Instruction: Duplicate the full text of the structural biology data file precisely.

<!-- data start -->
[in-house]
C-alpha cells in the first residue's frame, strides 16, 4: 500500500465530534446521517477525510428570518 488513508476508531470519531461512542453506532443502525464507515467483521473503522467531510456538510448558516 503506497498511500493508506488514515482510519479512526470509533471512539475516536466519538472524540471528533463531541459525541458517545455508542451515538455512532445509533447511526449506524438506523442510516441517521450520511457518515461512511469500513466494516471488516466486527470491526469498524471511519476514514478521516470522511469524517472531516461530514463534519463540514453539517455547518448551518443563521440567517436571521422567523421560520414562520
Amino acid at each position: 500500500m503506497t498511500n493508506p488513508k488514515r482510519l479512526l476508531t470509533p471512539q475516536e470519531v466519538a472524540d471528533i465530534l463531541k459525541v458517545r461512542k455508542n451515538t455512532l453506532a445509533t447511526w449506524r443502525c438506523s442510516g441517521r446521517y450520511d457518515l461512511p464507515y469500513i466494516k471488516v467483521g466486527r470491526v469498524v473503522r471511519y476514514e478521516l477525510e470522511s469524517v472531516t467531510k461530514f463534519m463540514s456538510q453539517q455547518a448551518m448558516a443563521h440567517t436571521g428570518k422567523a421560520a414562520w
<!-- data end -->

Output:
[in-house]
C-alpha cells in the first residue's frame, strides 16, 4: 500500500465530534446521517477525510428570518 488513508476508531470519531461512542453506532443502525464507515467483521473503522467531510456538510448558516 503506497498511500493508506488514515482510519479512526470509533471512539475516536466519538472524540471528533463531541459525541458517545455508542451515538455512532445509533447511526449506524438506523442510516441517521450520511457518515461512511469500513466494516471488516466486527470491526469498524471511519476514514478521516470522511469524517472531516461530514463534519463540514453539517455547518448551518443563521440567517436571521422567523421560520414562520
Amino acid at each position: 500500500m503506497t498511500n493508506p488513508k488514515r482510519l479512526l476508531t470509533p471512539q475516536e470519531v466519538a472524540d471528533i465530534l463531541k459525541v458517545r461512542k455508542n451515538t455512532l453506532a445509533t447511526w449506524r443502525c438506523s442510516g441517521r446521517y450520511d457518515l461512511p464507515y469500513i466494516k471488516v467483521g466486527r470491526v469498524v473503522r471511519y476514514e478521516l477525510e470522511s469524517v472531516t467531510k461530514f463534519m463540514s456538510q453539517q455547518a448551518m448558516a443563521h440567517t436571521g428570518k422567523a421560520a414562520w